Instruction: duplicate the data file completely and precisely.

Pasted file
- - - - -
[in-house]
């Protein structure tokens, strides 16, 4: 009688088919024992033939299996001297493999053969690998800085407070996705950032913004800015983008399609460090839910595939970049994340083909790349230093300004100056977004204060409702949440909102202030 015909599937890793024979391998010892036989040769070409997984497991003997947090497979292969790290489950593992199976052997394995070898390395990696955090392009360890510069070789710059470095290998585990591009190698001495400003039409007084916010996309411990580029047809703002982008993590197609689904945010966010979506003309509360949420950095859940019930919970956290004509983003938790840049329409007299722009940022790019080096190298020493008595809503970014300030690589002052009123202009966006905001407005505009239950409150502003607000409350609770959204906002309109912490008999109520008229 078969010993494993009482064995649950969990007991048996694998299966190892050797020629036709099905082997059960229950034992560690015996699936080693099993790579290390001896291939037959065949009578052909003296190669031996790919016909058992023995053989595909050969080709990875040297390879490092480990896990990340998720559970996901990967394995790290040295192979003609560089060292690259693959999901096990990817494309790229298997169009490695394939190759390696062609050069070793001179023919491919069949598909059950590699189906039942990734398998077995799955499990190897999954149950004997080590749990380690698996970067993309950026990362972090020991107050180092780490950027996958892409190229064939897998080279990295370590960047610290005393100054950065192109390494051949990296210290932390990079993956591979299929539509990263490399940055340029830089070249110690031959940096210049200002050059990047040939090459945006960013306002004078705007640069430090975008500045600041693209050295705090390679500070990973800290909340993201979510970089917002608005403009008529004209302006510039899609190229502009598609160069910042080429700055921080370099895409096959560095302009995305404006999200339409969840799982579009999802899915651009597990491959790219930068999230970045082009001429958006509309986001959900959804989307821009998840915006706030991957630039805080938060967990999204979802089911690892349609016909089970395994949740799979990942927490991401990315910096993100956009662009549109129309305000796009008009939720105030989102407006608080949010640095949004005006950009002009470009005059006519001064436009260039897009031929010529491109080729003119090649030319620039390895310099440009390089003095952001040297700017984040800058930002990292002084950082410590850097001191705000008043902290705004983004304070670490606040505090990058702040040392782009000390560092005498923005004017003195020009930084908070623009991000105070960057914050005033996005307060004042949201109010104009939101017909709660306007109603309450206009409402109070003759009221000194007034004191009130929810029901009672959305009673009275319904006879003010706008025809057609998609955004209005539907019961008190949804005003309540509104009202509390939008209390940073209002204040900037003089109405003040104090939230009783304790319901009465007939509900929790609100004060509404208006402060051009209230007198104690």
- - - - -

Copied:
[in-house]
């Protein structure tokens, strides 16, 4: 009688088919024992033939299996001297493999053969690998800085407070996705950032913004800015983008399609460090839910595939970049994340083909790349230093300004100056977004204060409702949440909102202030 015909599937890793024979391998010892036989040769070409997984497991003997947090497979292969790290489950593992199976052997394995070898390395990696955090392009360890510069070789710059470095290998585990591009190698001495400003039409007084916010996309411990580029047809703002982008993590197609689904945010966010979506003309509360949420950095859940019930919970956290004509983003938790840049329409007299722009940022790019080096190298020493008595809503970014300030690589002052009123202009966006905001407005505009239950409150502003607000409350609770959204906002309109912490008999109520008229 078969010993494993009482064995649950969990007991048996694998299966190892050797020629036709099905082997059960229950034992560690015996699936080693099993790579290390001896291939037959065949009578052909003296190669031996790919016909058992023995053989595909050969080709990875040297390879490092480990896990990340998720559970996901990967394995790290040295192979003609560089060292690259693959999901096990990817494309790229298997169009490695394939190759390696062609050069070793001179023919491919069949598909059950590699189906039942990734398998077995799955499990190897999954149950004997080590749990380690698996970067993309950026990362972090020991107050180092780490950027996958892409190229064939897998080279990295370590960047610290005393100054950065192109390494051949990296210290932390990079993956591979299929539509990263490399940055340029830089070249110690031959940096210049200002050059990047040939090459945006960013306002004078705007640069430090975008500045600041693209050295705090390679500070990973800290909340993201979510970089917002608005403009008529004209302006510039899609190229502009598609160069910042080429700055921080370099895409096959560095302009995305404006999200339409969840799982579009999802899915651009597990491959790219930068999230970045082009001429958006509309986001959900959804989307821009998840915006706030991957630039805080938060967990999204979802089911690892349609016909089970395994949740799979990942927490991401990315910096993100956009662009549109129309305000796009008009939720105030989102407006608080949010640095949004005006950009002009470009005059006519001064436009260039897009031929010529491109080729003119090649030319620039390895310099440009390089003095952001040297700017984040800058930002990292002084950082410590850097001191705000008043902290705004983004304070670490606040505090990058702040040392782009000390560092005498923005004017003195020009930084908070623009991000105070960057914050005033996005307060004042949201109010104009939101017909709660306007109603309450206009409402109070003759009221000194007034004191009130929810029901009672959305009673009275319904006879003010706008025809057609998609955004209005539907019961008190949804005003309540509104009202509390939008209390940073209002204040900037003089109405003040104090939230009783304790319901009465007939509900929790609100004060509404208006402060051009209230007198104690």